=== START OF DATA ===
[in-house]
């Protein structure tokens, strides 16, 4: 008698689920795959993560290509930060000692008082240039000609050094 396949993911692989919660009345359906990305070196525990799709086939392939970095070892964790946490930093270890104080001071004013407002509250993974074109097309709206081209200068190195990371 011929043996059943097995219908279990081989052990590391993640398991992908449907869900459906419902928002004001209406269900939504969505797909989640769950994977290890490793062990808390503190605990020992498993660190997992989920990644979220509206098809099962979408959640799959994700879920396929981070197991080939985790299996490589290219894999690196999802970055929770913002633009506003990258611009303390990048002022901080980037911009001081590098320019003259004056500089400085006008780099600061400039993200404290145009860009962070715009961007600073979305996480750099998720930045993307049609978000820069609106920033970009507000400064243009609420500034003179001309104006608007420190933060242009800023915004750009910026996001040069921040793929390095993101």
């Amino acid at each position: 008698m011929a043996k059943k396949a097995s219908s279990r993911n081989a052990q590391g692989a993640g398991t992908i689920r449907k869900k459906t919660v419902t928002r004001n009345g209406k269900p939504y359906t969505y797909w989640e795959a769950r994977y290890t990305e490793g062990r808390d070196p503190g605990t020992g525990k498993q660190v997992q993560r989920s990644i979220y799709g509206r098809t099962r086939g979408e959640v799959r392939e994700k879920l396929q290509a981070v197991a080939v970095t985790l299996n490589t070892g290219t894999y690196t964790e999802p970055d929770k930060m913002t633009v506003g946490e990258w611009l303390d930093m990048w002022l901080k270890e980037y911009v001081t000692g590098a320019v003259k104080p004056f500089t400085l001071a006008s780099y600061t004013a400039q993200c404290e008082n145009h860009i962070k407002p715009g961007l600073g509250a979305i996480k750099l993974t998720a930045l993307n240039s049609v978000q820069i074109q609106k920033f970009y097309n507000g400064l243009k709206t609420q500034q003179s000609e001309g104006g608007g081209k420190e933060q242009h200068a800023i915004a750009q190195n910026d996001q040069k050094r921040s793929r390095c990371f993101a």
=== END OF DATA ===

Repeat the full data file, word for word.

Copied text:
[in-house]
């Protein structure tokens, strides 16, 4: 008698689920795959993560290509930060000692008082240039000609050094 396949993911692989919660009345359906990305070196525990799709086939392939970095070892964790946490930093270890104080001071004013407002509250993974074109097309709206081209200068190195990371 011929043996059943097995219908279990081989052990590391993640398991992908449907869900459906419902928002004001209406269900939504969505797909989640769950994977290890490793062990808390503190605990020992498993660190997992989920990644979220509206098809099962979408959640799959994700879920396929981070197991080939985790299996490589290219894999690196999802970055929770913002633009506003990258611009303390990048002022901080980037911009001081590098320019003259004056500089400085006008780099600061400039993200404290145009860009962070715009961007600073979305996480750099998720930045993307049609978000820069609106920033970009507000400064243009609420500034003179001309104006608007420190933060242009800023915004750009910026996001040069921040793929390095993101």
């Amino acid at each position: 008698m011929a043996k059943k396949a097995s219908s279990r993911n081989a052990q590391g692989a993640g398991t992908i689920r449907k869900k459906t919660v419902t928002r004001n009345g209406k269900p939504y359906t969505y797909w989640e795959a769950r994977y290890t990305e490793g062990r808390d070196p503190g605990t020992g525990k498993q660190v997992q993560r989920s990644i979220y799709g509206r098809t099962r086939g979408e959640v799959r392939e994700k879920l396929q290509a981070v197991a080939v970095t985790l299996n490589t070892g290219t894999y690196t964790e999802p970055d929770k930060m913002t633009v506003g946490e990258w611009l303390d930093m990048w002022l901080k270890e980037y911009v001081t000692g590098a320019v003259k104080p004056f500089t400085l001071a006008s780099y600061t004013a400039q993200c404290e008082n145009h860009i962070k407002p715009g961007l600073g509250a979305i996480k750099l993974t998720a930045l993307n240039s049609v978000q820069i074109q609106k920033f970009y097309n507000g400064l243009k709206t609420q500034q003179s000609e001309g104006g608007g081209k420190e933060q242009h200068a800023i915004a750009q190195n910026d996001q040069k050094r921040s793929r390095c990371f993101a």